Focus on Women

Planning for a C-section? Read this first.

It’s estimated that today about 1 out of every 3 pregnancies in the United States is delivered by Caesarean section.

Sounds kind of great, right? You get to pick the day, swan in, avoid the pain of labor then leave with a brand-new baby.

But wait: You do realize that C-sections are still major surgery, right?

Why so high?

It’s true that the rate of C-section has skyrocketed in the past two decades. “To be clear, it’s due to lots of reasons,” said Dr. Chadburn Ray, an OB/GYN at Augusta University Health.

A major one? Women are, well, unhealthier than they have been in the past, thanks to obesity and its related health problems, from diabetes to high blood pressure to joint issues. “In women with a body mass index of 45 for example, the C-section rate can be as high as 50 percent,” said Ray.

Another reason, sadly, is the current medical/legal environment, where there’s a trend of physicians being sued for performing C-sections too late. The result? More physicians will jump at doing a C-section out of fear of legal repercussions. “You never hear of a doctor being sued for doing a C-section too early,” said Ray.

Finally, there’s that lifestyle factor. Technically, babies can be safely delivered anytime after 37 weeks, so some hospitals may invite moms to choose the date—especially if they’re just sick and tired of being pregnant. Or, maybe it’s the doctor who will be out of town when mom is due. It’s also true that some hospitals have a culture that’s more supportive of doing C-sections.

“There are many reasons,” said Ray, “but it’s also important to realize that a C-section also involves risk for the patient, along with monetary risk—they’re higher cost—and also could impact your future fertility or how you deliver in the future.”

Recovery also tends to be tougher: In women who delivery vaginally, most feel like themselves again after a couple of weeks, compared to a full six weeks for someone who’s had a C-section.

Reasons a C-section might be for you…

At the same time, there are many good reasons to have a C-section—but they might not be what you think.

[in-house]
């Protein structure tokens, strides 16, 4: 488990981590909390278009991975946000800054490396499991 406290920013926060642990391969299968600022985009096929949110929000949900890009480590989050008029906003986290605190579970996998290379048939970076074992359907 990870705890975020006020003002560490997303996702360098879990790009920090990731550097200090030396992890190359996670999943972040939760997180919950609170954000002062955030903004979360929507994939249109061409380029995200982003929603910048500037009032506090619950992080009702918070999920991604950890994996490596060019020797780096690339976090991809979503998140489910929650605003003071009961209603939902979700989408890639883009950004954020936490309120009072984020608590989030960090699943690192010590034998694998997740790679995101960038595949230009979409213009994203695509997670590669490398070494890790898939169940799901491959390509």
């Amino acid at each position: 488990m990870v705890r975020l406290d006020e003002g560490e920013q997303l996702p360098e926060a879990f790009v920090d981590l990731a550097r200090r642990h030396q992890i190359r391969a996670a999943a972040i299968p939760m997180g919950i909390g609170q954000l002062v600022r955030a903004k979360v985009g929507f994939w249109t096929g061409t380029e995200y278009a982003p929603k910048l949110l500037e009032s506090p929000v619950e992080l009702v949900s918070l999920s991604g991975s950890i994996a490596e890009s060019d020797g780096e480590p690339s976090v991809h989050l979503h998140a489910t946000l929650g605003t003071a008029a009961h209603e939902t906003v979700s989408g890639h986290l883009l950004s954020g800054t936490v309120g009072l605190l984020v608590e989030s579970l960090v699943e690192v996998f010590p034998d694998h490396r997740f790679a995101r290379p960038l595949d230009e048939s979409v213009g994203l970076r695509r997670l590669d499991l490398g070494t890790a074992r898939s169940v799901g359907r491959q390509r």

“It is absolutely best to have a vaginal delivery in cases where there is no problem with actually doing so,” said Ray.

So if you’re petite and your baby isn’t? Not a medically indicated reason, since even a petite woman can have plenty of room in her pelvis—although your doctor will likely check to make sure. Or what if if your baby is stubbornly late? Still not a reason.

But say your baby is in any position other than head down—that’s one major reason to deliver via C-section. Others include:

  • Physical abnormalities, like hydrocephalus where a baby has a large head. But it’s worthwhile to note that not every abnormality instantly means a C-section, and that includes things like congenital heart defects.
  • Fetal heart rate. If your baby’s heart rate tracing becomes abnormal, doctors may order a C-section immediately.
  • Stalled labor. This is when your body just doesn’t want to go into full-blown labor, despite doctors’ best efforts.
  • Special situations, which could include the placenta covering the cervical opening or if the mother has had a prior C-section or uterine surgery that could make vaginal delivery more risky. Still, even if you had a C-section before, that doesn’t always mean you’ll automatically need a C-section for your next baby.

C-section or not?

Even as the rate of C-section has gone up, the medical reasons for having a C-section haven’t. So medical organizations are taking notice. For example, the American College of Obstetrics and Gynecology (ACOG) along with the Society for Maternal and Fetal Medicine have instituted a quality measure to track any deliveries earlier than 39 weeks. If they are for any reason that is not medically indicated, that becomes a poor quality measure for the hospital.

The two organizations have also changed their approach to labor. Before 2016, if there was no change in the cervix for two hours, a C-section would be ordered. Now, that time has increased to four hours. “We’re a little more patient in labor now,” said Ray.

Even as the OB/GYN field is working on reining in the high rate of C-sections—and their risks—there’s one thing women can do too. “The number-one way to minimize risk for C-section is for women to optimize their health prior to a planned pregnancy,” said Ray. “That’s the single most important thing—to be as healthy as you can entering pregnancy. If you have poor health, especially as it relates to obesity and the health problems that come with it, you have a higher risk of C-section and a higher risk of a worse outcome for both you and your baby.”

We can help you make the best decision.
To find an OBGYN or schedule an appointment at Augusta University Women’s Health, visit or call 706-721-4959.

About the author

Augusta University Health

Based in Augusta, Georgia, Augusta University Health is a world-class health care network, offering the most comprehensive primary, specialty and subspecialty care in the region. Augusta University Health provides skilled, compassionate care to its patients, conducts leading-edge clinical research and fosters the medical education and training of tomorrow’s health care practitioners. Augusta University Health is a not-for-profit corporation that manages the clinical operations associated with Augusta University.